"We're still a work in progress, fighting for consistency," D'Onofrio said. "They obviously ran for more yards than we wanted to. But at the end of the day we played almost 99 plays. You're going to have yards.

Virginia tallied 483 yards against UM, but 147 of those came on the final three drives of the game with UM already up 38-20 and playing a lot of prevent defense.

"The last three series we were playing soft the whole time," D'Onofrio said. "It's my job not to give up a bomb at that point and let them back in the game. We were getting there, hitting the quarterback, hitting him with a four-man rush and trying not to give up something deep. The snuck some runs in there, did some things. But you can't sit here and worry about the yards. You got to worry about the game. It's a play-by-play basis.

D'Onofrio said he thought Luther Robinson, Curtis Porter, Anthony Chickillo and Olsen Pierre "were stout" along Miami's defensive line Saturday.

"To answer your question it wasn't them," D'Onofrio said of Miami's early struggles against Virginia (203 rushing yards).

> Gilbert, who returned a fumble 72 yards for a touchdown, admitted he was disappointed with how little he played early in the season and actually approached defensive line coach Jethro Franklin about more playing time after getting in on only seven snaps against Wake Forest.

"David played his best game. He gave us something, gave us some energy," D'Onofrio said. "He looked like he had a little more twitch to him. He was moving around a little bit better, gave us something in the pass rush game. We created some competition over there. Quan [Muhammad] went into the game before him. When he got his chance to go in the game he made something out of it. That's what competition does."

> D'Onofrio said sophomore outside linebacker Tyriq McCord did well with his expanded role Saturday (the first time all season he was in on first and second downs). But D'Onofrio said McCord still has a couple things he needs to improve on.

"He earned the right to get in there. He's got big play ability and he has the right tools to really be good in this defense," D'Onofrio said. "He's just got to make his mind up daily that he's got to improve, which he's done the last couple of weeks I don't see any reason [he won't]. He's got a world of potential and he's continuing to improve. Being able to play all those guys helped us."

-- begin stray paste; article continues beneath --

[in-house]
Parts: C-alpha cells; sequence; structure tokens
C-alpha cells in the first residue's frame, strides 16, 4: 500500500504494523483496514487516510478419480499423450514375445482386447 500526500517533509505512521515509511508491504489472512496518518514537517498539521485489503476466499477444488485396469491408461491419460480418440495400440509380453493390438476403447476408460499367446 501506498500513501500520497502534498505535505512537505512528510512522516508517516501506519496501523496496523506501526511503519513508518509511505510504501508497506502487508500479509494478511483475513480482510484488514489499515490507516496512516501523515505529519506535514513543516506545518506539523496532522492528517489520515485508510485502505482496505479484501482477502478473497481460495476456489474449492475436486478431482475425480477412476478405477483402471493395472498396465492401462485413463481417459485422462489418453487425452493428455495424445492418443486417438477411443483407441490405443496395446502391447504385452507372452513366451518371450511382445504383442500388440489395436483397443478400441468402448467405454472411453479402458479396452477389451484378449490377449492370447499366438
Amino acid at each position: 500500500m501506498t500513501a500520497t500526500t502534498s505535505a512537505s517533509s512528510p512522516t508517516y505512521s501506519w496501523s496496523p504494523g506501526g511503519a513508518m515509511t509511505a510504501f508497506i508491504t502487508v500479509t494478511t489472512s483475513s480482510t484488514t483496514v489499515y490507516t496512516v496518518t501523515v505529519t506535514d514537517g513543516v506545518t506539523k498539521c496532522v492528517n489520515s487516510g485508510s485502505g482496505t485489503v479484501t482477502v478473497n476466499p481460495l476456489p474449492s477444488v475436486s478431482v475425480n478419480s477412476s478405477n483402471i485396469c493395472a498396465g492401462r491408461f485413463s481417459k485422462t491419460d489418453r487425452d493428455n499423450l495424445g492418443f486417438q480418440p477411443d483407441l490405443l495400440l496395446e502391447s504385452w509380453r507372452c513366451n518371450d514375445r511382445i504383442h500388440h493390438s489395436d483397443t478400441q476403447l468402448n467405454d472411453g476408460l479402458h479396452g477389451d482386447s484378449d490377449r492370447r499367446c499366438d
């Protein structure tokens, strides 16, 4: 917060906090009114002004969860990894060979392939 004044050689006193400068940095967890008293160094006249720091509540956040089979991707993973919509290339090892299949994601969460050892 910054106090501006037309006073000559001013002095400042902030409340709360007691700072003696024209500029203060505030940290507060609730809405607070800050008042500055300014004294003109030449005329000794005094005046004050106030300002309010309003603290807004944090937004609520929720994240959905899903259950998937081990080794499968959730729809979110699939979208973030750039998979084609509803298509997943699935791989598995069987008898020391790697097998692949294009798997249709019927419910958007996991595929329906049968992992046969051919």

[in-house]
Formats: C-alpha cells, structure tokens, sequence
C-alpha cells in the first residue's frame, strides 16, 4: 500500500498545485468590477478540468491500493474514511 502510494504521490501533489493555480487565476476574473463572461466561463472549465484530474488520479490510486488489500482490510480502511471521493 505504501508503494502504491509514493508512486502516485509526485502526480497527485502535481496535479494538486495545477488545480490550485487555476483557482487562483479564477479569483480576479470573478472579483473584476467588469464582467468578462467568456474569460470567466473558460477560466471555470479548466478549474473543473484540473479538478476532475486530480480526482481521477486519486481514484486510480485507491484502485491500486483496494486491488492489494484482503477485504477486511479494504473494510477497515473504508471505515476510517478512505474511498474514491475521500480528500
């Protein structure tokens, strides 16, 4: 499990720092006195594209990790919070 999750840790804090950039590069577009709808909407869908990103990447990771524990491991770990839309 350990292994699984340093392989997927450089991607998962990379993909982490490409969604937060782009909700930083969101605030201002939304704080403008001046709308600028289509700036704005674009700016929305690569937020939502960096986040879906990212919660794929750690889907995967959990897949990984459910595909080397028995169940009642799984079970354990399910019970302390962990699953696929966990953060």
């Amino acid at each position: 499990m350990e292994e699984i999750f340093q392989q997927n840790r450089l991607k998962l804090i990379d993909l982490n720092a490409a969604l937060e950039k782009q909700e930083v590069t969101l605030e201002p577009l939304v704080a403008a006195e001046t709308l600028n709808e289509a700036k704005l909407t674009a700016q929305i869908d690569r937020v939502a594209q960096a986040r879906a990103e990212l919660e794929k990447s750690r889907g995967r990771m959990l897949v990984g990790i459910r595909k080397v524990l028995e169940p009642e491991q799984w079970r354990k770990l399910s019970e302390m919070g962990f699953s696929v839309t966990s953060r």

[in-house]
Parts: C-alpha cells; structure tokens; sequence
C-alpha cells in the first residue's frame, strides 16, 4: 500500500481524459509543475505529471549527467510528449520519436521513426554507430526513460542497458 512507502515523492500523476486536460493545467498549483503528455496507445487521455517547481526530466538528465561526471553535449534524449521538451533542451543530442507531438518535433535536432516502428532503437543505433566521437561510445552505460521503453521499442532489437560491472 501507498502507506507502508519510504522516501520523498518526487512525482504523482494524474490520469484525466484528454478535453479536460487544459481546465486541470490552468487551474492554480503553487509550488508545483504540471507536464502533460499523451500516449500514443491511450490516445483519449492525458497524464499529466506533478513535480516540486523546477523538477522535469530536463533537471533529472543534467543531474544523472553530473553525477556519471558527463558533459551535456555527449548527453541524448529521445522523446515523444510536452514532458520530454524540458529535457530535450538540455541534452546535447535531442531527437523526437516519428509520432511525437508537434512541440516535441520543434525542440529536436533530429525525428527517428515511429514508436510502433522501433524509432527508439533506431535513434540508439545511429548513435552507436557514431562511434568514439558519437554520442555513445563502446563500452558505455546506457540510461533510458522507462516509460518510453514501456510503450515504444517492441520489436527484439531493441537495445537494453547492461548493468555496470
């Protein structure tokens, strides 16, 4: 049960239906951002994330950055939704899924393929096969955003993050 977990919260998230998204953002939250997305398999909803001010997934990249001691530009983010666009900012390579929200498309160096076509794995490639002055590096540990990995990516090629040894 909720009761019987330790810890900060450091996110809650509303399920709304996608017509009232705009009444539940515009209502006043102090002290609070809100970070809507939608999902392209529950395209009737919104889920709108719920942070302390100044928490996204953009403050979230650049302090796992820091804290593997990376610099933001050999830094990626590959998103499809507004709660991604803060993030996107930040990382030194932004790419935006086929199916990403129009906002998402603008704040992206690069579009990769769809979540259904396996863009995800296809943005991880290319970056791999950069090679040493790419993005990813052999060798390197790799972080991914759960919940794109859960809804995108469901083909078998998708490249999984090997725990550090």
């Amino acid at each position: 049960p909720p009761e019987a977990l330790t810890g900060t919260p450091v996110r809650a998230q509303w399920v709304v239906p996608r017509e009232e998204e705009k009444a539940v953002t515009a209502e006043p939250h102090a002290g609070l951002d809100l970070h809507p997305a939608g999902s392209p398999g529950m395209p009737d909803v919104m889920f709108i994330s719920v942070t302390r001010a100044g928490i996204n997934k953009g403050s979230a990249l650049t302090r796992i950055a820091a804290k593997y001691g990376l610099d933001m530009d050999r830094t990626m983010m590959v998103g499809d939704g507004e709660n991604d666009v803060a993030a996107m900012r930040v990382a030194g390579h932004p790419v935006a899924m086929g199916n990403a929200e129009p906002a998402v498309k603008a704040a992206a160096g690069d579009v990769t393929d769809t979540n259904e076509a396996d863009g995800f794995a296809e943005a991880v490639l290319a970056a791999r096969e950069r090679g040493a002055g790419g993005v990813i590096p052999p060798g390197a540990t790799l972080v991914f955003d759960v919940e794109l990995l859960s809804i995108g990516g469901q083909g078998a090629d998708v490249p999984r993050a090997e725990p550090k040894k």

> Offensive coordinator James Coley, whose unit produced only 304 yards (third fewest this season behind Florida and Florida State), said the Hurricanes left a lot of plays out on the field against the Cavaliers.

Miami has struggled on third down over their last four games, going a combined 17 of 52 (32.6 percent). UM's third-down conversion percentage this season (37.6) is slightly down from a year ago (39.4).

"It's been a tough deal the last couple weeks," Coley said. "We just got to execute. We got to do a better job. It starts with me. I got to do a better job coaching."

Quarterback Stephen Morris didn't have his best game either against Virginia.

"Sometimes when the weather is bad you got to overcome those things, make your plays and trust your teammates," Coley said. "I love his attitude. I love the way he's approaching practice, the message he's giving the younger guys with regards to here's where we're going; this is what's facing. He's been very professional and business like. I love it. I like where his mind is at."

> Coley remains hopeful receiver Phillip Dorsett will play this week, but cautioned Miami's practice Monday was light. "He looked good running out there," Coley said. "We'll find out more [Tuesday] when things heat up."

> Coley said freshman receiver Stacy Coley, one of only three receivers to catch a pass in Saturday's win, has really matured as the season has gone on.

"He's a smart guy. He processes when you're either criticizing or you're coaching him or hard on him," James Coley said. "He's not listening to how you're delivering your message. He's actually listening to what you're saying. Smart players do that. They get past the other stuff. That's where he's improved."

> Cornerback Tracy Howard was named the ACC's Co-Defensive Back of the Week. UM has now had eight different players honored by the ACC in its weekly awards.